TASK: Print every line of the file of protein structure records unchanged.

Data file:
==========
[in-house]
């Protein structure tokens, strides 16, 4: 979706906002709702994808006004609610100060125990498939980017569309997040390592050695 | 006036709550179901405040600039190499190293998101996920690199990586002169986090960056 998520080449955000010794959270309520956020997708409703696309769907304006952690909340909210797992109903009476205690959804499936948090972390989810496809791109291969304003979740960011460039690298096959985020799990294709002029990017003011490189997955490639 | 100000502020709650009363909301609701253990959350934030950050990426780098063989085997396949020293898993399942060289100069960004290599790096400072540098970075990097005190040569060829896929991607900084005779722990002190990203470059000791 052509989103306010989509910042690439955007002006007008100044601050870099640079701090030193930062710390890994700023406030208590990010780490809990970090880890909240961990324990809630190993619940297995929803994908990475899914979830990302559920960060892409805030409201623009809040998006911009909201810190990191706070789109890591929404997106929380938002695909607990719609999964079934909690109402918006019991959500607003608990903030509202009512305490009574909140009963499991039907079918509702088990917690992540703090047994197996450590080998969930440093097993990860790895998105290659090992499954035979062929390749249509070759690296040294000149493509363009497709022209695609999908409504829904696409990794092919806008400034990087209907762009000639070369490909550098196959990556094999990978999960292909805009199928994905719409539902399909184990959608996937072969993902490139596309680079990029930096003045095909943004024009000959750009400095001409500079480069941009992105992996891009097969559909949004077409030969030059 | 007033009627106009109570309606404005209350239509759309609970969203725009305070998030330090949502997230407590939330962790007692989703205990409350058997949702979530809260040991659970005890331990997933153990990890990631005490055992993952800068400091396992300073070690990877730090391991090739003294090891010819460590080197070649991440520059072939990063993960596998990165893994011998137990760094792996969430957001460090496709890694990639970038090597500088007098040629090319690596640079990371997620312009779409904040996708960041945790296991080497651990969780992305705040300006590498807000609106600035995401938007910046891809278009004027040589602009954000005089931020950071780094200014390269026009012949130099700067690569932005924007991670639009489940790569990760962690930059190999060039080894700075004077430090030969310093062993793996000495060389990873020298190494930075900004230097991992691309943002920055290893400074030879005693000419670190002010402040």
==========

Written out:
[in-house]
């Protein structure tokens, strides 16, 4: 979706906002709702994808006004609610100060125990498939980017569309997040390592050695 | 006036709550179901405040600039190499190293998101996920690199990586002169986090960056 998520080449955000010794959270309520956020997708409703696309769907304006952690909340909210797992109903009476205690959804499936948090972390989810496809791109291969304003979740960011460039690298096959985020799990294709002029990017003011490189997955490639 | 100000502020709650009363909301609701253990959350934030950050990426780098063989085997396949020293898993399942060289100069960004290599790096400072540098970075990097005190040569060829896929991607900084005779722990002190990203470059000791 052509989103306010989509910042690439955007002006007008100044601050870099640079701090030193930062710390890994700023406030208590990010780490809990970090880890909240961990324990809630190993619940297995929803994908990475899914979830990302559920960060892409805030409201623009809040998006911009909201810190990191706070789109890591929404997106929380938002695909607990719609999964079934909690109402918006019991959500607003608990903030509202009512305490009574909140009963499991039907079918509702088990917690992540703090047994197996450590080998969930440093097993990860790895998105290659090992499954035979062929390749249509070759690296040294000149493509363009497709022209695609999908409504829904696409990794092919806008400034990087209907762009000639070369490909550098196959990556094999990978999960292909805009199928994905719409539902399909184990959608996937072969993902490139596309680079990029930096003045095909943004024009000959750009400095001409500079480069941009992105992996891009097969559909949004077409030969030059 | 007033009627106009109570309606404005209350239509759309609970969203725009305070998030330090949502997230407590939330962790007692989703205990409350058997949702979530809260040991659970005890331990997933153990990890990631005490055992993952800068400091396992300073070690990877730090391991090739003294090891010819460590080197070649991440520059072939990063993960596998990165893994011998137990760094792996969430957001460090496709890694990639970038090597500088007098040629090319690596640079990371997620312009779409904040996708960041945790296991080497651990969780992305705040300006590498807000609106600035995401938007910046891809278009004027040589602009954000005089931020950071780094200014390269026009012949130099700067690569932005924007991670639009489940790569990760962690930059190999060039080894700075004077430090030969310093062993793996000495060389990873020298190494930075900004230097991992691309943002920055290893400074030879005693000419670190002010402040």